Wednesday, February 20, 2013

Thy Womb (Brillante Mendoza)

Love and marriage.

Although the most highly-honored Filipino film director of all time (he has won the Best Director award at the Cannes Film Festival back in 2009), Brillante Mendoza is without a doubt also the most divisive one. With a body of work that range from the sexually controversial "Serbis" to the shockingly violent "Kinatay", Mendoza is, in a way, an icon of cinematic polarization. Some see him as a maverick hack, but some (including yours truly) also see him as a most important filmmaker whose cinematic unpredictability and rough-edged approach to filmmaking exemplify what modern, eye-opening cinema should be. 
"Here is a film that forces me to apologize to Vincent Gallo for calling "The Brown Bunny" the worst film in the history of the Cannes Film Festival," says Roger Ebert, arguably the most famous film critic in the world, while pertaining to Mendoza's "Kinatay". In a way, the negative reception that his films often receive can fairly be attributed to his film's elliptical nature and explicit content. But his latest film "Thy Womb", an official Metro Manila Film Festival Entry and is also a return acting effort from Nora Aunor, may very well be a solid proof of how visually and thematically eloquent Brillante Mendoza really is as a filmmaker even without venturing into the world of violence and fornication. Well, to be exact, he has already exercised his prowess as an intrinsically fine filmmaker by way of his earlier films like "Kaleldo" and "Lola". But for the record, "Thy Womb" is his first film in a very long time that does not wear poverty as some kind of an exploitative mask. Instead, what it has truthfully donned is the entirety of a culture and a tradition, and I can't say that I was disappointed by how he has pulled it off. 
Set in a fishing village in Tawi-Tawi, "Thy Womb" is an inexorably rich and humanistic portrait of the island's humble beauty. On paper, it seems that Brillante Mendoza, a most rugged filmmaker, may just be, well, too visually 'rough' to handle a story that's set in a place of such delicate and picturesque beauty. On the contrary, his style proves to be just perfect, and so are the principal actors involved. Bembol Roco, for example, who for the past years has been merely relegated to villainous roles, is very, very believable as Bangas-An, a Badjao fisherman who, along with his infertile midwife of a spouse Shaleha (Nora Aunor), embarks on a search for a new bride who will hopefully bear their first child. Yes, you've heard that correctly, "Thy Womb" is a story of a couple searching for a fertile second wife.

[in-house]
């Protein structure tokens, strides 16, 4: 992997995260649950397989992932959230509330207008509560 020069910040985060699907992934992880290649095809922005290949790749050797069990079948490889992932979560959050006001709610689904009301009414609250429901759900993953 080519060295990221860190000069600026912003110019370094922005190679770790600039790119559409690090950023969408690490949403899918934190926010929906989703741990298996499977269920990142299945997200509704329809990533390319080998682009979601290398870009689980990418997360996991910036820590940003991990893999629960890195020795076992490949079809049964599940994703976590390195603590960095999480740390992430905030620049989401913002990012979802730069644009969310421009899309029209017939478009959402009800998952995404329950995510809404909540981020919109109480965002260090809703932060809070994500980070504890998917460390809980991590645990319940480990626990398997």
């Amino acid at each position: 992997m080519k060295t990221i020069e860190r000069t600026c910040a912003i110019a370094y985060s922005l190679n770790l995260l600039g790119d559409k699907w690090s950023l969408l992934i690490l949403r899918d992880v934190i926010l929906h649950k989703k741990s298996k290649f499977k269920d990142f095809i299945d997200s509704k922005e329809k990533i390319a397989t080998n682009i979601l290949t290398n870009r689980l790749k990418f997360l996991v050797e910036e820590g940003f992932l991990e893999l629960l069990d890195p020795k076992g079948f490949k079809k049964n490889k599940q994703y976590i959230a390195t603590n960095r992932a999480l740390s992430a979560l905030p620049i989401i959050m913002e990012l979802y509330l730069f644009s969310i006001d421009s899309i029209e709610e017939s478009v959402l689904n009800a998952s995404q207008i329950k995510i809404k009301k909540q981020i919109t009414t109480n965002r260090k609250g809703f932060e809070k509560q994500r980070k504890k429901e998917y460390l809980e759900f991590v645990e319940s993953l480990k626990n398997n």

Often laborious but also, to a certain extent, quite humorous, their small adventure to find a second wife is marked with a hint of inevitability and such calm resolve that it's almost impossible not to feel awkward while witnessing how the couple's story unfolds. Now, compare that to its MMFF competition "One More Try"; an almost similar story, same dilemma (kind of), but two different emotional responses: silent acceptance from Nora Aunor's character; mouth-foaming diatribes from Angelica Panganiban's. That's cultural disparity right there. 
Nora Aunor, one of the greatest actresses of our time, plays the infertile wife with such hopefulness and acceptance (seen mainly through her ever-eloquent eyes) that, sometimes, watching her brave great lengths just to find her husband a new wife is a bit painful to sit through. Some may even brand her character as a full-fledged martyr by doing so, but we must also bear in mind that she is a devout Muslim, and what she is doing is not just according to her heart's content but also to her religion's. So with an objective camera lens to capture it all, Brillante Mendoza, armed with an uncharacteristically poetic visual sensibility, makes us feel the strains of such a situation without handing down any judgments. 
For a country of great religious divide like the Philippines, it's almost impossible to sanction acts in a univocal light, and "Thy Womb" just goes to show that an extramarital scandal in one religion can just be interpreted as nothing but pure tradition in another. And for Brillante Mendoza, a filmmaker whose works are characterized by images of great sociopolitical decay, it's refreshing to see that he has finally took on a story of great sociocultural relevance. "Thy Womb", despite its tendencies to beat around the bushes, is a lyrical film that resonates far beyond its geographic boundaries. Finally, Brillante Mendoza has graduated from poverty porn to do something entirely different but just as powerful. Well, hopefully at least.


Saturday, February 16, 2013

The Master (Paul Thomas Anderson)

The master and the mastered.

Many have been said regarding "The Master's" conspicuous allusions to L. Ron Hubbard and his church of Scientology, especially in how 'The Cause', the fictional religious group in the film, uncannily mirrors the said religion's intricate (but ultimately questionable) teachings. But after my first viewing of the film, I can really say that "The Master" is so much more than a quasi-satirical take on a controversial religion. More importantly, it is notable to mention that the film, amid its weird psychoanalytic vibe, is a piece brewing with enthralling character dynamics that are as involving as they are alienating, realized to utmost perfection by Joaquin Phoenix, Philip Seymour Hoffman and Amy Adams in what may be the best acting ensemble of 2012.
Fresh from his mock acting piece (chronicled in the Casey Affleck-directed film "I'm Still Here") which involves a Zach Galifianakis-like beard and some hip-hop music, Joaquin Phoenix, in one of 2012's best performances bar no role specifications, returns with a vengeance as the disturbed naval veteran Freddie Quell. A quintessential image of a wasted wanderer, Freddie does not know what to do or where to go next after a suggestively traumatic experience during the Second World War. But unexpectedly, one night after randomly boarding a yacht, he meets Lancaster Dodd, the multi-faceted leader of 'The Cause', who has developed an instant liking to Freddie's personality and, more specifically, to his paint thinner-infused booze. Slowly, they develop an erratic and openly psychoanalytic relationship that has also made an instant believer out of Freddie, even when Lancaster, as even what his own son has hypothesized, is merely making up the numerous doctrines of his religion as he goes along.